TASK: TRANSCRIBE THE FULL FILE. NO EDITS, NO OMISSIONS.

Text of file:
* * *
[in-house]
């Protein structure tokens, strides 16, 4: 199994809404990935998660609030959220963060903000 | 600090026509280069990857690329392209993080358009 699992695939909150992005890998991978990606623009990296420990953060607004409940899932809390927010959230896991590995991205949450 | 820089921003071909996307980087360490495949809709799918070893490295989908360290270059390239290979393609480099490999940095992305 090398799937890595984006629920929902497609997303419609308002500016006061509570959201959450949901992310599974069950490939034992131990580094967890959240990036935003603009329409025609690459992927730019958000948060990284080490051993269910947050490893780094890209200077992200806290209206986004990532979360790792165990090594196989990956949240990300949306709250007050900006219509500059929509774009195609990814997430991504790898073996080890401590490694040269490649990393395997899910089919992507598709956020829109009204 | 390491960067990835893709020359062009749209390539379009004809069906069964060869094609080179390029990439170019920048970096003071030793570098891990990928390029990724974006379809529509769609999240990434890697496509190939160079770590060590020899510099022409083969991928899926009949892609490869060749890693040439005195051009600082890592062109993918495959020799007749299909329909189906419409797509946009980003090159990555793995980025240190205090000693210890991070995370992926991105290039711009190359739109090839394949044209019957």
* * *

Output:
[in-house]
């Protein structure tokens, strides 16, 4: 199994809404990935998660609030959220963060903000 | 600090026509280069990857690329392209993080358009 699992695939909150992005890998991978990606623009990296420990953060607004409940899932809390927010959230896991590995991205949450 | 820089921003071909996307980087360490495949809709799918070893490295989908360290270059390239290979393609480099490999940095992305 090398799937890595984006629920929902497609997303419609308002500016006061509570959201959450949901992310599974069950490939034992131990580094967890959240990036935003603009329409025609690459992927730019958000948060990284080490051993269910947050490893780094890209200077992200806290209206986004990532979360790792165990090594196989990956949240990300949306709250007050900006219509500059929509774009195609990814997430991504790898073996080890401590490694040269490649990393395997899910089919992507598709956020829109009204 | 390491960067990835893709020359062009749209390539379009004809069906069964060869094609080179390029990439170019920048970096003071030793570098891990990928390029990724974006379809529509769609999240990434890697496509190939160079770590060590020899510099022409083969991928899926009949892609490869060749890693040439005195051009600082890592062109993918495959020799007749299909329909189906419409797509946009980003090159990555793995980025240190205090000693210890991070995370992926991105290039711009190359739109090839394949044209019957």